This is what I tried tonight. I was able to finally get putts in this range to stay pretty much level instead of increasing hyzer as I moved back. It makes sense and goes along with the shifting the weight from behind like for BH and FH.
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Old 12-14-2017, 12:29 AM
slowplastic slowplastic is offline
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Quote:
Originally Posted by RFrance View Post
This is what I tried tonight. I was able to finally get putts in this range to stay pretty much level instead of increasing hyzer as I moved back. It makes sense and goes along with the shifting the weight from behind like for BH and FH.
Yeah it's been a game changer for me this season. I used to have to worry about step putting or something funky past circle's edge, or really lob it and have to aim to the side to account for fade. Figuring out this hip shift thing makes it effortless to get 45' putts to fly straight and not even think about stepping forward. My max comfort/distance range now is 65' or so with a jump/step; not hitting them all the time but they are going straight and getting there chain high. It's not like I'm a fantastic putter but I'm so much better than I was a year ago and my range is so much farther.

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Old 12-14-2017, 02:02 AM
shawnstarr shawnstarr is offline
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Quote:
Originally Posted by slowplastic View Post
You aren't countering/pushing your rear hip to drive your weight forward. What you are doing now is shifting your pelvis straight from the load to the putt motion, and relying on just your rear foot to counter the throw. You should feel your rear hip, right in your case, go slightly behind your front hip. This will push all of your weight onto your front leg/hip, and then the rear foot will go up and behind you to more effectively counter the putt.

Because you aren't getting the hip shift the right way I think you're trying to overdo the weight transfer and your shoulders are getting past your front foot, so you then have to kick up your rear foot a bunch to prevent tipping over and stepping/foot faulting.

This is probably in that circle's edge range. Watch how McBeth starts with his pelvis around 45 degrees, and drives his rear hip behind/into the front one to really get his weight forward. He starts at 45 degrees but ends around 70 degrees. If you see him jump putt where he really needs power he almost lands past 180 degrees and slightly backwards to the basket.

Thanks for the great advice. I think you're onto something here. I usually try to face the basket too much and it feels really akward. I'll try turning my hip to the side a bit more on my release and let you know how it goes.

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Old 12-14-2017, 02:04 AM
shawnstarr shawnstarr is offline
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After looking at the video i also notice the disc leaves my hand nose down and i end uo having to release really high to counter act this. Any advice for getting the nose up on my release?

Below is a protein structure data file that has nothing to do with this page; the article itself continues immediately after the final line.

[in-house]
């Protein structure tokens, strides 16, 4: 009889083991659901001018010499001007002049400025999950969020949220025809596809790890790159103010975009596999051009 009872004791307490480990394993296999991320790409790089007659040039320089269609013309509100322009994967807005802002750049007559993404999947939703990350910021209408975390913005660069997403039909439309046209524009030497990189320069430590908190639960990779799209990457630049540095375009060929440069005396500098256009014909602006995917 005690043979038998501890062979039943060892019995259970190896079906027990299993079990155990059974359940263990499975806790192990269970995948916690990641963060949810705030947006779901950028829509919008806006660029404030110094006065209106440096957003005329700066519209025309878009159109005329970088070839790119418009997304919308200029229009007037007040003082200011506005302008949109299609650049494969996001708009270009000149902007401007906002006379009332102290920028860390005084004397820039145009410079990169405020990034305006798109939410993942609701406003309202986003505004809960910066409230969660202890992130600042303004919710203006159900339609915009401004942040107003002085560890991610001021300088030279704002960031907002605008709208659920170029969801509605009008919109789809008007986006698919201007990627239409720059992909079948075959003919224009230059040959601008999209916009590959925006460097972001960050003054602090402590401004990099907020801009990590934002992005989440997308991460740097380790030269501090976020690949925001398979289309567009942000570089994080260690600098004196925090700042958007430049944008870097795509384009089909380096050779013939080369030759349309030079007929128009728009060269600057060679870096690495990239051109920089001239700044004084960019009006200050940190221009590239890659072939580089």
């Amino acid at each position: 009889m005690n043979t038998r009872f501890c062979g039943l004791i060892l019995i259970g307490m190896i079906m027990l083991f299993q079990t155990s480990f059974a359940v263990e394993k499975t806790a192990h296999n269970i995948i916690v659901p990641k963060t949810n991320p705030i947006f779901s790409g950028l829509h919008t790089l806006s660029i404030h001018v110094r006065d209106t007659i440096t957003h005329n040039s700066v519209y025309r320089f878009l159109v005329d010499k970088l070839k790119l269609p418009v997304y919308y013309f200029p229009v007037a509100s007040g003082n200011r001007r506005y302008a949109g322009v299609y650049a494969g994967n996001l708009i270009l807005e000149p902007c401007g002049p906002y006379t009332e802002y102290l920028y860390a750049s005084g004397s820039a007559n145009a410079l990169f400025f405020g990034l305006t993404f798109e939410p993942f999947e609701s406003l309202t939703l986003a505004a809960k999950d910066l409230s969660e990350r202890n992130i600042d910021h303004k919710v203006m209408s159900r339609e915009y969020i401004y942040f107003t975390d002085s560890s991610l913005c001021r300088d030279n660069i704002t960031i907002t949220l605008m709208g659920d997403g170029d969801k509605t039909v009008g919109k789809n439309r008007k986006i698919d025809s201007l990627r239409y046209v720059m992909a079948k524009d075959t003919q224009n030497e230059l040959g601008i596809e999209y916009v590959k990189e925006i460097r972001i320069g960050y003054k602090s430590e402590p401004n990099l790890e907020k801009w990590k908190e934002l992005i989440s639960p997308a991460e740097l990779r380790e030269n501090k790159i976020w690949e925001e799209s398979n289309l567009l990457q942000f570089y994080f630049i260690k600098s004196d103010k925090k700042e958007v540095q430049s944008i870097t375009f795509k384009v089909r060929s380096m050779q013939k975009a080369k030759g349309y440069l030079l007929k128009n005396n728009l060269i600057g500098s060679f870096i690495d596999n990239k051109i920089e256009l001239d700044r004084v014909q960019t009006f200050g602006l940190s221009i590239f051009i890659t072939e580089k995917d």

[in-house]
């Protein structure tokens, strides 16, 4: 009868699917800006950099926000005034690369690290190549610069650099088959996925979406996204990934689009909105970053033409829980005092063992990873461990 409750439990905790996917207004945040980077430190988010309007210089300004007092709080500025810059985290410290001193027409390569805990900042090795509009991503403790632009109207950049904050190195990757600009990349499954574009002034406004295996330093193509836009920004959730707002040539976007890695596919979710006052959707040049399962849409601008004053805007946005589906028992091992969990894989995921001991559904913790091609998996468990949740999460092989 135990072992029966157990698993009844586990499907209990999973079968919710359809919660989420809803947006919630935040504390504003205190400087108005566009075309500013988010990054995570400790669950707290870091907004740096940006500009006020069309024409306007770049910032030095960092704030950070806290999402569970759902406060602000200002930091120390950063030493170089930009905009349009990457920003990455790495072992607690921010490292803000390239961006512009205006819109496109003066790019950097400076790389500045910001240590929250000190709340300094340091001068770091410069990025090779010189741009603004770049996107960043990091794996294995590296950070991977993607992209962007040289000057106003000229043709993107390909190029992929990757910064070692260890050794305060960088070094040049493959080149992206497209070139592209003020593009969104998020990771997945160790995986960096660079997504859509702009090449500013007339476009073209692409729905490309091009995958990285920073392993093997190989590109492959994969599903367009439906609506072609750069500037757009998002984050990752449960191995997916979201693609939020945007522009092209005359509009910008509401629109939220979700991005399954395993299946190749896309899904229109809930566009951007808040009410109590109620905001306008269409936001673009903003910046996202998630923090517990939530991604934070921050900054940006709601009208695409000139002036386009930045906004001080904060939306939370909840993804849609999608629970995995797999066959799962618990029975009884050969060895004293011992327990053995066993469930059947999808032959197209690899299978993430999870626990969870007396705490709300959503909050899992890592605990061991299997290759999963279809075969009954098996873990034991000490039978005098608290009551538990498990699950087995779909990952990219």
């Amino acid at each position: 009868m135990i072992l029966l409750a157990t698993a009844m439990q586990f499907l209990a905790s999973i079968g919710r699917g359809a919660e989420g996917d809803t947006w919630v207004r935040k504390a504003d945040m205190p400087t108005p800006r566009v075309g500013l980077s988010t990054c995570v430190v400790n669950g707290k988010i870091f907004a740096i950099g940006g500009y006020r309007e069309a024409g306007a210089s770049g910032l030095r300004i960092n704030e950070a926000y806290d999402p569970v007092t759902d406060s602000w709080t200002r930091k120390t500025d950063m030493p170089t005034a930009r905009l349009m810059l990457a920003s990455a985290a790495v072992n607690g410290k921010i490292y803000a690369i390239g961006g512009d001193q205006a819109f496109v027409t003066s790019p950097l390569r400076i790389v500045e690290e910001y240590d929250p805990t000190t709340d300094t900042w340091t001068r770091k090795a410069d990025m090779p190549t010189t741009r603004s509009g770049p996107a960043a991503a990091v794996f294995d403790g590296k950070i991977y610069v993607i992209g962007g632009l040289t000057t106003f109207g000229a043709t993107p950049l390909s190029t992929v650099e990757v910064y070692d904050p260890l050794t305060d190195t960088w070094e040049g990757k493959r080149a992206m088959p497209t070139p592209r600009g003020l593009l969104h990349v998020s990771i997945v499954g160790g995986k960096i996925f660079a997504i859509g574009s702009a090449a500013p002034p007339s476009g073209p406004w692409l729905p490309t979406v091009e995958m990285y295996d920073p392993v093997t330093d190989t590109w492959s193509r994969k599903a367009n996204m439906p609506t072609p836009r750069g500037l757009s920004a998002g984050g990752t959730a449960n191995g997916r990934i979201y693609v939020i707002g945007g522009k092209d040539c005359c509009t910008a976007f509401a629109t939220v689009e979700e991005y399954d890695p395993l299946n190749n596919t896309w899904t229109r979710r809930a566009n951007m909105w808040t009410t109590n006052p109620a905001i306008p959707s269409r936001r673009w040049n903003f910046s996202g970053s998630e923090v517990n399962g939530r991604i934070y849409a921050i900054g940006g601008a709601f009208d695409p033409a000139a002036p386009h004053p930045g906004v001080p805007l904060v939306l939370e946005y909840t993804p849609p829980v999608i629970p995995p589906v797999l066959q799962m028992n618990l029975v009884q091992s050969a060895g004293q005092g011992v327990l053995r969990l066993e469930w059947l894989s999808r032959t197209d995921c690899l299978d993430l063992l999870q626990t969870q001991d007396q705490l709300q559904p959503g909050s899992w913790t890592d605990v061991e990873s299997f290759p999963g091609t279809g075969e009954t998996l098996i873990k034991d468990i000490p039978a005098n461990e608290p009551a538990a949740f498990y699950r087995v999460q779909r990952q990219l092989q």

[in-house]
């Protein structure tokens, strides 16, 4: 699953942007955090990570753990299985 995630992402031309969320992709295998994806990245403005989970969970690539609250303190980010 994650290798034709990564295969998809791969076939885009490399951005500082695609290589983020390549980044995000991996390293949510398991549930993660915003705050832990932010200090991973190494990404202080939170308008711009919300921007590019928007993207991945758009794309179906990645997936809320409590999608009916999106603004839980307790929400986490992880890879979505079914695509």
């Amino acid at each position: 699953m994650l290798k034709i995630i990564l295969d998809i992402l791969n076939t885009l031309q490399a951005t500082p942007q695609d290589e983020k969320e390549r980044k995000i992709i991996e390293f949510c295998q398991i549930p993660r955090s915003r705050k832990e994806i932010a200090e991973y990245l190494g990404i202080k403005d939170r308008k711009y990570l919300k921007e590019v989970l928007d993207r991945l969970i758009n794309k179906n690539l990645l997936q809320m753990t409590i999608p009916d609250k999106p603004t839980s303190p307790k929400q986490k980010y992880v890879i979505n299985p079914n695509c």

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Old 12-14-2017, 02:20 AM
slowplastic slowplastic is offline
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Your nose angle is fine on the putts that you release cleanly. Everyone putts different, so do what works for you, but I like nose neutral to slightly down. I find it cuts through wind better, doesn't fade at the end, and powers into and down in the basket at impact. Your poor nose angle on some putts is because of bad sequencing. It's from a saggy weight transfer, and as deyo7 said you don't always load your body and disc at the same time. Sometimes you load into your hips and the disc is still in front. If you start in the wrong position then you're setting yourself up for failure and it's just a fluke if your weight and disc hit at the same time.

Also don't think of it as "turning the hip to the side at release"...think of it as driving the rear hip into the front hip. The weight shift from the rear leg should be INTO the front leg, the way to do that is by getting the rear hip behind and into the front hip. This way you'll be in balance on the front leg, and your entire core will move forward and into the putt. Hopefully this makes sense, it has made a massive difference in my putting ease.

Edit: In the clip I posted above you can see McBeth's rear hip instantly "snaps" behind the front hip to drive forward, then some additional momentum in the follow through gives it a lazy drift behind farther. But the point is that the hip goes that direction to shift the weight, not just to counter. It shouldn't feel aggressive, but it should just feel balanced.

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Last edited by slowplastic; 12-14-2017 at 02:25 AM.
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Old 12-14-2017, 02:52 AM
RandyC RandyC is offline
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It΄s all about your stance, how your pelvis sets up. Since you have both your legs pointed at the basket its pretty hard to get your rear hip behind your front hip. http://www.mma.tv/wp-content/uploads...ucelee-pic.jpg